LITTLE BIGHORN REMEMBERED: THE UNTOLD INDIAN STORY OF CUSTER’S LAST STAND, by Herman J. Viola, Times Books, 239 pages, $45.00.
FEW historical events have been examined as thoroughly as the Battle of the Little Bighorn, the 1876 encounter between U.S. troops under Lieutenant Colonel George Armstrong Custer and Indian warriors led by Sitting Bull and Crazy Horse. Historians usually debate Custer’s decision to divide his regiment against an unknown number of warriors, the wisdom of Major Marcus Reno’s retreat from his separate charge, and Captain Frederick Benteen’s failure to rejoin his commander in time. In the battle’s aftermath, journalists and officers sought information from Native-American participants, but fearing retaliation, the Indians often gave contradictory accounts that were made even less clear by inept interpreters. Moreover, their individualistic descriptions disappointed military analysts who were eager to learn about broad strategic questions.
Herman Viola’s book approaches the discussion from a different direction. His protagonists are the Indians, including the Arikaras and Crows who chose to fight with the U.S. military against their enemies, the Sioux. For Viola, the situation’s real tragedy was not the heavy cavalry losses–although these were lamentable–but the foregone doom for Indian hopes of retaining a homeland or restoring their battered people, given the Grant administration’s determination to seize the Black Hills and other unceded territory.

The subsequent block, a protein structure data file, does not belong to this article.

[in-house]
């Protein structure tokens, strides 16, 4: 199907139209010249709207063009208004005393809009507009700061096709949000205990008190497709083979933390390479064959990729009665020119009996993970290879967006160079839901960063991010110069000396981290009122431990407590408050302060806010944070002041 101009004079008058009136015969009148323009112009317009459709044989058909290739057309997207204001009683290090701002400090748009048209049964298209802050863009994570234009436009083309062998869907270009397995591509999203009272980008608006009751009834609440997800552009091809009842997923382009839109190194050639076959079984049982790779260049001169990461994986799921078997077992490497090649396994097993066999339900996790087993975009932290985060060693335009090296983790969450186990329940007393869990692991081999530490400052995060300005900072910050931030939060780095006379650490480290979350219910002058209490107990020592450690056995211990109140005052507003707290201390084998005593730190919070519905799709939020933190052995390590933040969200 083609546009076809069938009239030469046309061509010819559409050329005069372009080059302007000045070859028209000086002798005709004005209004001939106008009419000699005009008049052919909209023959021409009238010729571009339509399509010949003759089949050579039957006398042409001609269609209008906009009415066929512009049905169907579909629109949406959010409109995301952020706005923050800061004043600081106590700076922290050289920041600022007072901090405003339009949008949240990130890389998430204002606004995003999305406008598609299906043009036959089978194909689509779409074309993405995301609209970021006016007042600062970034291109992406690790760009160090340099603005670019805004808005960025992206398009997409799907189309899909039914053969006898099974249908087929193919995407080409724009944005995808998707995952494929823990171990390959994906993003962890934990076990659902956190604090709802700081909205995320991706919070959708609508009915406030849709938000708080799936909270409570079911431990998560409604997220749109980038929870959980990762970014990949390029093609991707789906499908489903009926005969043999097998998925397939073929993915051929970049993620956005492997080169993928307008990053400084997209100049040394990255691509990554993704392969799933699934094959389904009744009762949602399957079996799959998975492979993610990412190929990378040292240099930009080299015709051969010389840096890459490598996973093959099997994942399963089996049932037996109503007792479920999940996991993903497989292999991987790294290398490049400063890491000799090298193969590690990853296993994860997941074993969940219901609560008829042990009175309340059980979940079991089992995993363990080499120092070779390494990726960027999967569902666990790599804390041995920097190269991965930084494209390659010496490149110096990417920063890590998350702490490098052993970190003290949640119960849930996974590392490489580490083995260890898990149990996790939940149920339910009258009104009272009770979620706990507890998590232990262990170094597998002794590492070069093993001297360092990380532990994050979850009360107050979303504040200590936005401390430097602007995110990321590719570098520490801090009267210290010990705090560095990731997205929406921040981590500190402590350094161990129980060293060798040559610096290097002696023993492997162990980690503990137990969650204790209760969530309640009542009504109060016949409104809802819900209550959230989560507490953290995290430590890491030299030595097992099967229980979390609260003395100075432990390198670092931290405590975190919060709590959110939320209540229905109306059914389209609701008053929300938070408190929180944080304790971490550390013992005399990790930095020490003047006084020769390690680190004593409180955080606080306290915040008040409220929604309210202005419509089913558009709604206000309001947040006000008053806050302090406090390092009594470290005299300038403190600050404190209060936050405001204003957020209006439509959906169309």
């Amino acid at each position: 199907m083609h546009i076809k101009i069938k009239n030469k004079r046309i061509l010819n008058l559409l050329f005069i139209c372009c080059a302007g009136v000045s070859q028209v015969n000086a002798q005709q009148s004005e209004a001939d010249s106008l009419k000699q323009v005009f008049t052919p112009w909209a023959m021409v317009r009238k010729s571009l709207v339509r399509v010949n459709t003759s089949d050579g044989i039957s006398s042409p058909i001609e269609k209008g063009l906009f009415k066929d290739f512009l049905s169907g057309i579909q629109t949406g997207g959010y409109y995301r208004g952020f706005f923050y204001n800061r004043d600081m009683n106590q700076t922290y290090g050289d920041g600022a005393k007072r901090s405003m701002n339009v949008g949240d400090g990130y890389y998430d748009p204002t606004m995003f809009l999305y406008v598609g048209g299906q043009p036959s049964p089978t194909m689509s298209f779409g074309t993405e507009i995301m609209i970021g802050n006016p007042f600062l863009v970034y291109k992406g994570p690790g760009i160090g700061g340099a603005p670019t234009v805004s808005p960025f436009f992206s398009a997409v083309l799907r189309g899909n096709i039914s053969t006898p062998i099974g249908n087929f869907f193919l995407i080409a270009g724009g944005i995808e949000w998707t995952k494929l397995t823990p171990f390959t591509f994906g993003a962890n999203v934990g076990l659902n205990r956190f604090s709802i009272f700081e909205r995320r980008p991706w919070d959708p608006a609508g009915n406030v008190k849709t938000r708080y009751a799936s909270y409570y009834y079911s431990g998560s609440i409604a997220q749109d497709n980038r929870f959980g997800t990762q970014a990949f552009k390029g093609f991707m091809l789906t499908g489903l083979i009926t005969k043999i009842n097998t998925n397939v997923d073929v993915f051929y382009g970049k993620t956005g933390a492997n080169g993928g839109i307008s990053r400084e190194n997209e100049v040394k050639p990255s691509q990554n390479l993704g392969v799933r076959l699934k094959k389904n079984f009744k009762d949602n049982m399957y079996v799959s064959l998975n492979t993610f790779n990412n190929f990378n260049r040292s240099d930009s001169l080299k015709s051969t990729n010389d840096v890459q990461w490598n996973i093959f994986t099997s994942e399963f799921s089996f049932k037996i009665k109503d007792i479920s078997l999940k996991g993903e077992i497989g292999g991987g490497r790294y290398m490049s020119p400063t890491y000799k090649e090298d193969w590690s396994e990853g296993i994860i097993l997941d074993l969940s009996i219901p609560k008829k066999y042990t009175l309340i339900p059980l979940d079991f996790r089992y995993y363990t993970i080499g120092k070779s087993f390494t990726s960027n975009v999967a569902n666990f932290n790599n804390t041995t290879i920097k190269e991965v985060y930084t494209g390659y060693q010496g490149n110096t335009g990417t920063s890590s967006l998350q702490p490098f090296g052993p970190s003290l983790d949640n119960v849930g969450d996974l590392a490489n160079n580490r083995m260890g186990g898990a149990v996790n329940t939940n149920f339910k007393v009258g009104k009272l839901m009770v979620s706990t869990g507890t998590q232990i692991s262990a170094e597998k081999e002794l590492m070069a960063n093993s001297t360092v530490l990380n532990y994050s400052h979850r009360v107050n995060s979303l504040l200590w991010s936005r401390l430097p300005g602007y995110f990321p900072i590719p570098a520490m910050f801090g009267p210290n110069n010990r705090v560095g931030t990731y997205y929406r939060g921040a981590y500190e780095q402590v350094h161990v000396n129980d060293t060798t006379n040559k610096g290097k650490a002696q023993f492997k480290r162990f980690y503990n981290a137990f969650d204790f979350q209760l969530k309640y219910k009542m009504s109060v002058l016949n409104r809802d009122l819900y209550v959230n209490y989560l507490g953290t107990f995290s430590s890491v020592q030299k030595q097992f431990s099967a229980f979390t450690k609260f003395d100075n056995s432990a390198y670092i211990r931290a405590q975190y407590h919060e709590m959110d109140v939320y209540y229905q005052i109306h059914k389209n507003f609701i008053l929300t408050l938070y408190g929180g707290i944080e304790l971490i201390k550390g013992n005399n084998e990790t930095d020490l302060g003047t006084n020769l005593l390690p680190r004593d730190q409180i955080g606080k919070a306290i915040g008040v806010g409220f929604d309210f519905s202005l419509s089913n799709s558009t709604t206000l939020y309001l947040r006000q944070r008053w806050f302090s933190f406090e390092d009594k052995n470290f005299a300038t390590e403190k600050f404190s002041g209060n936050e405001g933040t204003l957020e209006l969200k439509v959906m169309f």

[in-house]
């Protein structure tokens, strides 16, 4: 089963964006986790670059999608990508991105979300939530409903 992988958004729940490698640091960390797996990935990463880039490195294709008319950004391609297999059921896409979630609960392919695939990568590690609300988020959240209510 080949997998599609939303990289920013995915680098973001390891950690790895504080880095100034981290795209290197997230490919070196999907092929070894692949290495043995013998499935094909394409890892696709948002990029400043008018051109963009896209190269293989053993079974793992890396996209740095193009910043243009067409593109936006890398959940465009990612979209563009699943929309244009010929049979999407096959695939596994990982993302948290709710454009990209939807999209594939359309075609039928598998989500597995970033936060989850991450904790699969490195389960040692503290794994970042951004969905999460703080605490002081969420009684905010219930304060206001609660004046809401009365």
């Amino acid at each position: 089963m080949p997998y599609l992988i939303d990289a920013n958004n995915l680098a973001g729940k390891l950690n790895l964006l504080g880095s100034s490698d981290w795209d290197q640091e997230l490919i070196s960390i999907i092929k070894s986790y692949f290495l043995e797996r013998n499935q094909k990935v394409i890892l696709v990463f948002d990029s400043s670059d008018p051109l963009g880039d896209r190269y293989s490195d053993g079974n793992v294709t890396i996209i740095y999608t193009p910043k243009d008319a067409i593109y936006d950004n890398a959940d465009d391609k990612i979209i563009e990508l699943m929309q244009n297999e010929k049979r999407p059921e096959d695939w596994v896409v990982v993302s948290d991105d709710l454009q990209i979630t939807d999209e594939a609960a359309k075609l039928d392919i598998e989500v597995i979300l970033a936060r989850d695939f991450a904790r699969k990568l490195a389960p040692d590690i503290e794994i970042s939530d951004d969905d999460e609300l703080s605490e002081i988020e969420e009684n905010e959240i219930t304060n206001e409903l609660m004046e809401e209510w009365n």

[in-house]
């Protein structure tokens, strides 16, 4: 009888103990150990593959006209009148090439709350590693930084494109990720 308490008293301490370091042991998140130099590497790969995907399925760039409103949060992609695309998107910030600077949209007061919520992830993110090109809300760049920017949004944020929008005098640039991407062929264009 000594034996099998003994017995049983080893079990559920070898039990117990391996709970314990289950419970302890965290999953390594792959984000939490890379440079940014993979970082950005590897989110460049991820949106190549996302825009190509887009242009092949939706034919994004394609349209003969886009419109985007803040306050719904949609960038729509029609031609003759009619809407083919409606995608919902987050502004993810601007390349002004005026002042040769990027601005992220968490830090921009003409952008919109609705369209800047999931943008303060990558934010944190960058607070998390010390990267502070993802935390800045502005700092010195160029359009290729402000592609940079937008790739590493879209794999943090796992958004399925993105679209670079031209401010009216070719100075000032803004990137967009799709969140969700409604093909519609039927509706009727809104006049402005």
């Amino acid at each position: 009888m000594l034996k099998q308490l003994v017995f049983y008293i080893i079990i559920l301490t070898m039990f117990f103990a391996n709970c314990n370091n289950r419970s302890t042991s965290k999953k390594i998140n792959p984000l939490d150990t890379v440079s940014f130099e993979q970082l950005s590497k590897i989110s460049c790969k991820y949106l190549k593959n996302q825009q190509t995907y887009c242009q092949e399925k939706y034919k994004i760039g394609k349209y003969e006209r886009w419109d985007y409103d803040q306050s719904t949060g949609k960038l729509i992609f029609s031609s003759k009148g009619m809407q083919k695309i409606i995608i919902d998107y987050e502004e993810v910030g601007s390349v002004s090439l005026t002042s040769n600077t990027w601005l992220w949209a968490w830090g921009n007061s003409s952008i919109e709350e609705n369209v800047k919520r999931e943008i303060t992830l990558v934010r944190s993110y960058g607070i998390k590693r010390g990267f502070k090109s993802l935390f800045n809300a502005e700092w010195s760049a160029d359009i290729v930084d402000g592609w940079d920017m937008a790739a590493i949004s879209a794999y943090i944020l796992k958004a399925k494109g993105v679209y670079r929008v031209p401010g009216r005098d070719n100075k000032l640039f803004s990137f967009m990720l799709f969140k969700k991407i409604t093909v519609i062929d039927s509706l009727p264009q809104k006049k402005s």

Aside from giving voice to Indian viewpoints, Viola’s volume brings together for the first time 40 drawings by Red Horse–a Miniconjou veteran of the fight–that are his battle narration. The book also presents other interpretations of the conflict, most notably the Crow account given to famed photographer Edward S. Curtis in 1908, which stated that Custer watched Reno’s bloody defeat from a distance and failed to come to his aid. Here and elsewhere, the book invites readers to rethink the battle. Viola’s work provides insights important to historians, but it has enduring value to anyone fascinated by the events of June 25, 1876, and its reverberations in our own time.
Shirley Leckie is a professor of history at the University of Central Florida.
Talking With Herman Viola